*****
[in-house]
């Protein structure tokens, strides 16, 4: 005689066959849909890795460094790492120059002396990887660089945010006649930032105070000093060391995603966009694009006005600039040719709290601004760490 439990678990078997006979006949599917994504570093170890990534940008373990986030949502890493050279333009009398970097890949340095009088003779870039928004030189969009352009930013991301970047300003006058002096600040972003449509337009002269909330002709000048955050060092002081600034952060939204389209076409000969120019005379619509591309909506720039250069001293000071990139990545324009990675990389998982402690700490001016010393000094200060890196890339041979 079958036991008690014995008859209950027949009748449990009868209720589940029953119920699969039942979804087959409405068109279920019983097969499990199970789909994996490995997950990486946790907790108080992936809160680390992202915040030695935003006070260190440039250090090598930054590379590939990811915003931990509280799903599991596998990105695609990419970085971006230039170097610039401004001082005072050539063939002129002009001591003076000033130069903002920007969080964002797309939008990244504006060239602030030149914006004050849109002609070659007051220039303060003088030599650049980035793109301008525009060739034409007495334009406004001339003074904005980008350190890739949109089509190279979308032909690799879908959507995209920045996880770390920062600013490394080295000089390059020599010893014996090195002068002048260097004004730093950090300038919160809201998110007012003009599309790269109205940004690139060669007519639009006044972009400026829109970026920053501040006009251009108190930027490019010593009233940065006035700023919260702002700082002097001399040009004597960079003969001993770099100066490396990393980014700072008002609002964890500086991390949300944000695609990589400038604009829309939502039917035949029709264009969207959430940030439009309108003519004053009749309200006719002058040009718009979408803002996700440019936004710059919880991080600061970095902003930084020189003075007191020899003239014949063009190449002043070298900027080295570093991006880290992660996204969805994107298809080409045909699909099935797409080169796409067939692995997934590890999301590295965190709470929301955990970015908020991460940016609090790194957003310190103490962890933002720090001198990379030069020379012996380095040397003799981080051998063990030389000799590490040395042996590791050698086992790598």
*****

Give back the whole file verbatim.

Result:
[in-house]
């Protein structure tokens, strides 16, 4: 005689066959849909890795460094790492120059002396990887660089945010006649930032105070000093060391995603966009694009006005600039040719709290601004760490 439990678990078997006979006949599917994504570093170890990534940008373990986030949502890493050279333009009398970097890949340095009088003779870039928004030189969009352009930013991301970047300003006058002096600040972003449509337009002269909330002709000048955050060092002081600034952060939204389209076409000969120019005379619509591309909506720039250069001293000071990139990545324009990675990389998982402690700490001016010393000094200060890196890339041979 079958036991008690014995008859209950027949009748449990009868209720589940029953119920699969039942979804087959409405068109279920019983097969499990199970789909994996490995997950990486946790907790108080992936809160680390992202915040030695935003006070260190440039250090090598930054590379590939990811915003931990509280799903599991596998990105695609990419970085971006230039170097610039401004001082005072050539063939002129002009001591003076000033130069903002920007969080964002797309939008990244504006060239602030030149914006004050849109002609070659007051220039303060003088030599650049980035793109301008525009060739034409007495334009406004001339003074904005980008350190890739949109089509190279979308032909690799879908959507995209920045996880770390920062600013490394080295000089390059020599010893014996090195002068002048260097004004730093950090300038919160809201998110007012003009599309790269109205940004690139060669007519639009006044972009400026829109970026920053501040006009251009108190930027490019010593009233940065006035700023919260702002700082002097001399040009004597960079003969001993770099100066490396990393980014700072008002609002964890500086991390949300944000695609990589400038604009829309939502039917035949029709264009969207959430940030439009309108003519004053009749309200006719002058040009718009979408803002996700440019936004710059919880991080600061970095902003930084020189003075007191020899003239014949063009190449002043070298900027080295570093991006880290992660996204969805994107298809080409045909699909099935797409080169796409067939692995997934590890999301590295965190709470929301955990970015908020991460940016609090790194957003310190103490962890933002720090001198990379030069020379012996380095040397003799981080051998063990030389000799590490040395042996590791050698086992790598």